With Bianca Jagger getting into a fight over flash photography this week, our theatre editor is taking a look at audience etiquette, from shagging to snacking…
I am about as likely to have sex in a theatre as I am to wear a pair of rubber knickers. I am also incapable of flash photography, as my camera has two settings: daytime and the rather jazzy-sounding “shutter tone two”.
However, I would rather pour hot sand up my nose than watch a five-hour Philip Glass opera. And as for sitting through the musical Chicago – I’d rather chew tinfoil.
So, while I can tut along with the rest of the internet at Bianca Jagger for allegedly taking photos throughout Philip Glass’s Einstein on the Beach, and I can write my hands over poor Michelle Williams getting distracted by some front row humping during her 2011 run in Chicago, I cannot completely claim the moral high ground when it comes to theatre etiquette.
At the press night for Adventures in Motion Pictures’ Cinderella in 2010, I was so overwhelmed with hunger that I was left with just two choices: eat a salad or eat the armrest. So I did the decent thing, pulled my lunchbox out of my bag, opened up a mother-hecking garlic tsunami and munched my way through a rather fragrant packed supper. Only to turn to my right, as the lights went up, and discover that I was sitting right next to Matthew Bourne. On behalf of marinated olive-munchers everywhere, I apologise, Mr Bourne.
But I would argue that eating is much better than sleeping. As James McAvoy’s stall-side spat with the dozing critic Paul Taylor shows, snoring through someone’s performance is the lowest form of crit. I’m no performer, but I think I’d rather stare out across a sea of humping, eating, laughing and slurping than realise that half of my audience had slipped into the sea of nod.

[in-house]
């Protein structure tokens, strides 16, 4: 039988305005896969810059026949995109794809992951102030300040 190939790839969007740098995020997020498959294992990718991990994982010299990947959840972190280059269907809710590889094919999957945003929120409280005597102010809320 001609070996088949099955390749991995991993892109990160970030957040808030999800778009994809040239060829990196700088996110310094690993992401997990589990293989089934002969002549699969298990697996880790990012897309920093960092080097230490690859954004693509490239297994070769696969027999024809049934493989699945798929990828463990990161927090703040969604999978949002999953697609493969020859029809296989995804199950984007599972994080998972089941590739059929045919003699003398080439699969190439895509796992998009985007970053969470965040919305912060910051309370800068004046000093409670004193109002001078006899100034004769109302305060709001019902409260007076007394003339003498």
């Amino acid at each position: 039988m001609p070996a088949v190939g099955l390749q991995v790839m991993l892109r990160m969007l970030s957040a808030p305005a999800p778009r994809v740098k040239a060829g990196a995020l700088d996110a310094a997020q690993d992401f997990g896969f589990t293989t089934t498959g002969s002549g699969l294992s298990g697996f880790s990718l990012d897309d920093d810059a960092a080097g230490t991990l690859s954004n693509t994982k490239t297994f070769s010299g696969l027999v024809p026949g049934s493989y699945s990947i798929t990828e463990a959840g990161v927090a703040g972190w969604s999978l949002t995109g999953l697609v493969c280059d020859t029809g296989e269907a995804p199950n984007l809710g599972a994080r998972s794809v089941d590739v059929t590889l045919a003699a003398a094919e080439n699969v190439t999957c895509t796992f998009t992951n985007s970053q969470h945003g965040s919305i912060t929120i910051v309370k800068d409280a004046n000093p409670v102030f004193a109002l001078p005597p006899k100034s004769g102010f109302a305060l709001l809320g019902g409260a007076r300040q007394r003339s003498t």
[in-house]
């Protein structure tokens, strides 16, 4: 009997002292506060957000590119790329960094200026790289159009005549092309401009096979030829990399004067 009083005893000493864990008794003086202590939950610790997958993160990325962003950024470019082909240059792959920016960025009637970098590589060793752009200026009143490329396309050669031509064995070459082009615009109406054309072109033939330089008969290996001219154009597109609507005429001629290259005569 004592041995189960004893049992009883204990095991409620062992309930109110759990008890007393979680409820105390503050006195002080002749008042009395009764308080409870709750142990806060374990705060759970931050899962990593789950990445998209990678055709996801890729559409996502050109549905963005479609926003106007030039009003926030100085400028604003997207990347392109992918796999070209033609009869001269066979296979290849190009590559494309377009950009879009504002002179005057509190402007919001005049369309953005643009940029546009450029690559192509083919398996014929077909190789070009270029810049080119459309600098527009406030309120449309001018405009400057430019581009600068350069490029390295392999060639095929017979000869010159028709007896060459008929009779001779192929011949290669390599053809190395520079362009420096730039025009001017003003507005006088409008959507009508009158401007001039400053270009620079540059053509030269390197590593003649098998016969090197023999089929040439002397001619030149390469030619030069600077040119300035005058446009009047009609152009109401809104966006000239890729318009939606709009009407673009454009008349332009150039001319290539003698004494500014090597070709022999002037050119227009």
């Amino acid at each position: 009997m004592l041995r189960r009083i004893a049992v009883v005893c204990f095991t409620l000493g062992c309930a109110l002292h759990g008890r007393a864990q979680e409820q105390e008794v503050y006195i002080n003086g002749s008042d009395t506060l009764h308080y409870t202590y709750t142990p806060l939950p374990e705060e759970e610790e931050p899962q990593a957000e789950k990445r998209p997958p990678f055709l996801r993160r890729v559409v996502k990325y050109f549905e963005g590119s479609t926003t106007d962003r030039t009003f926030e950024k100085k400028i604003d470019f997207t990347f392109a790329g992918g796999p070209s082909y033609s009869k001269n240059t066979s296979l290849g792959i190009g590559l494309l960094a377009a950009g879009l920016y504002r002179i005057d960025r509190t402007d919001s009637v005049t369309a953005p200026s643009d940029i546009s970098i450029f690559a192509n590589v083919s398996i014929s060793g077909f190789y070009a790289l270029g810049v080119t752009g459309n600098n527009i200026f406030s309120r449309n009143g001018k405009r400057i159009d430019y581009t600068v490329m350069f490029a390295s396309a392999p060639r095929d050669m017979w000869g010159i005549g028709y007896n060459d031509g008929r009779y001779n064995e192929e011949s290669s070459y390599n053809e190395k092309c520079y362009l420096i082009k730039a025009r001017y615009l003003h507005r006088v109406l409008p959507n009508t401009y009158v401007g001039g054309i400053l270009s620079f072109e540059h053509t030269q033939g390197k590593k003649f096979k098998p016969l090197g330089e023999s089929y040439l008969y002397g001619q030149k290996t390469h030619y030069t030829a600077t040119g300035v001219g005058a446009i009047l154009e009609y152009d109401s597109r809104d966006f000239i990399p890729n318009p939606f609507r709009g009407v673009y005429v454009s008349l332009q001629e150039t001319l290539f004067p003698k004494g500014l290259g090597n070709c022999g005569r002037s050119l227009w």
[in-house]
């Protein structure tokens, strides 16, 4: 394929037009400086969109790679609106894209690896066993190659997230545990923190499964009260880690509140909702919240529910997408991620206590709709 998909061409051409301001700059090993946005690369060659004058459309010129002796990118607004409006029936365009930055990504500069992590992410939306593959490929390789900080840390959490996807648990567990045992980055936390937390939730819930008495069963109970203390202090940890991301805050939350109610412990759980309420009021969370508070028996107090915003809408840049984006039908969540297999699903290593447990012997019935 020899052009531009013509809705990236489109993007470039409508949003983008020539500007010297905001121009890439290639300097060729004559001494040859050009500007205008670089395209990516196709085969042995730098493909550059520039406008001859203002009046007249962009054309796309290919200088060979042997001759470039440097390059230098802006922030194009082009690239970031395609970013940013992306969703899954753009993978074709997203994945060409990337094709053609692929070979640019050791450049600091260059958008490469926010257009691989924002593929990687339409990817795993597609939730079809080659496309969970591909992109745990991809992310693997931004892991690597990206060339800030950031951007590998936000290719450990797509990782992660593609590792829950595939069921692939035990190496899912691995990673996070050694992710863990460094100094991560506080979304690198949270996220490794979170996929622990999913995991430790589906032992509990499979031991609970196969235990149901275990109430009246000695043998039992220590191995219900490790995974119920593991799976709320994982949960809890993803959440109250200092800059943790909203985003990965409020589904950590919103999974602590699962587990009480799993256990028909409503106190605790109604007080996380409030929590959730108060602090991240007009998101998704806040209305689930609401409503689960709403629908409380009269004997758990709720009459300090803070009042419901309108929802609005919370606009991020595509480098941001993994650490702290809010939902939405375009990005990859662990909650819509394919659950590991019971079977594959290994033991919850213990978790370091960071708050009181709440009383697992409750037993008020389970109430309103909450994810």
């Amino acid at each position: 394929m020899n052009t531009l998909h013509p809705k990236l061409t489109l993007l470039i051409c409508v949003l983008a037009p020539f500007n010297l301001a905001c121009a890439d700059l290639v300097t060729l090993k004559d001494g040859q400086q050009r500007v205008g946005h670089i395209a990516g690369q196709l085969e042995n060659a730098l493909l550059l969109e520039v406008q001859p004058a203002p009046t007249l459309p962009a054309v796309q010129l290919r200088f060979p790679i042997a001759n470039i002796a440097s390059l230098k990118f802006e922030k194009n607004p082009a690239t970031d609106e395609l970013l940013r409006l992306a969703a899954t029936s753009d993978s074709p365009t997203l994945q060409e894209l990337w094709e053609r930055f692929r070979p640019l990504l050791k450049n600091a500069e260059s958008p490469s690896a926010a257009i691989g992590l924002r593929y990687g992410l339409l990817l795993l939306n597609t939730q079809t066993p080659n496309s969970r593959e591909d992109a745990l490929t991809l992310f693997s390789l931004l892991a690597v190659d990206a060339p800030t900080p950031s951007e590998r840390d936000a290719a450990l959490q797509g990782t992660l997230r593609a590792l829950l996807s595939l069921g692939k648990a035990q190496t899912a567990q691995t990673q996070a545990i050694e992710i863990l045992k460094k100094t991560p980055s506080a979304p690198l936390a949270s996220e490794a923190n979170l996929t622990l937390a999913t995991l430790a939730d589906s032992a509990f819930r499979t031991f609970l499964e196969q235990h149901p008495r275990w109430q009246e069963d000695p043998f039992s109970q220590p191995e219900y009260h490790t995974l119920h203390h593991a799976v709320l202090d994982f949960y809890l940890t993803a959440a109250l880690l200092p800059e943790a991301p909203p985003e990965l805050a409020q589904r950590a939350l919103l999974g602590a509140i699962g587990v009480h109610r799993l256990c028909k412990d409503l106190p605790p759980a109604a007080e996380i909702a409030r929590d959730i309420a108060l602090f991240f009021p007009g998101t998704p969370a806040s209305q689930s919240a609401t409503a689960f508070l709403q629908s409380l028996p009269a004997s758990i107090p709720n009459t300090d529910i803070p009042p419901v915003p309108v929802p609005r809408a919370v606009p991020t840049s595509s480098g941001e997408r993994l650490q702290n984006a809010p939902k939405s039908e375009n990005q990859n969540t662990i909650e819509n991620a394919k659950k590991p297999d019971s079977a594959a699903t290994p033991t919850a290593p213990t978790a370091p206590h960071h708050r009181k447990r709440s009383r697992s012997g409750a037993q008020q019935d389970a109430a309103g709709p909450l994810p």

Let’s face it, the performing arts are just as much about the audience as they are about the performers. Without an audience, a play is just a rehearsal. Furthermore, those performers are not made of tissue. Anyone who’s ever been to the Edinburgh Fringe, busked, done comedy in a rowdy pub or had to Febreze their costume for the 14th time in a month, while trying to have a strip wash in a sink behind the broom cupboard of a theatre can attest; acting is a tough business. And actors, therefore, are tough nuts.
While it is undeniably rude to text throughout a play, and it’s probably better not to munch through a concert, I don’t want to entirely strip performance of real life. Those on stage aren’t so fragile that they cannot handle the odd cough, or kiss or opening of a sweet wrapper.
Performance is for the people. And people, by definition, eat, drink, chat, wriggle and get jiggy. It is up to the show itself to capture our attention – not for us to slavishly deny our hunger or aching limbs for fear of offending those on stage.
Shakespeare’s Globe was, by all accounts, a writhing sea of munching, talking, bustling and – not to put too fine a point on it – manual pleasure. Which, to me, sound a lot more fun than a five-hour experimental opera.
So, turn off your phones. Leave your camera in your bag. But bring on the popcorn.
Illustration by Narcsville.
... How to set up your own theatre company
.... How to look after your voice
Sign up to IdeasTap for advice, funding, opportunities and our weekly newsletter – with all the latest arts jobs.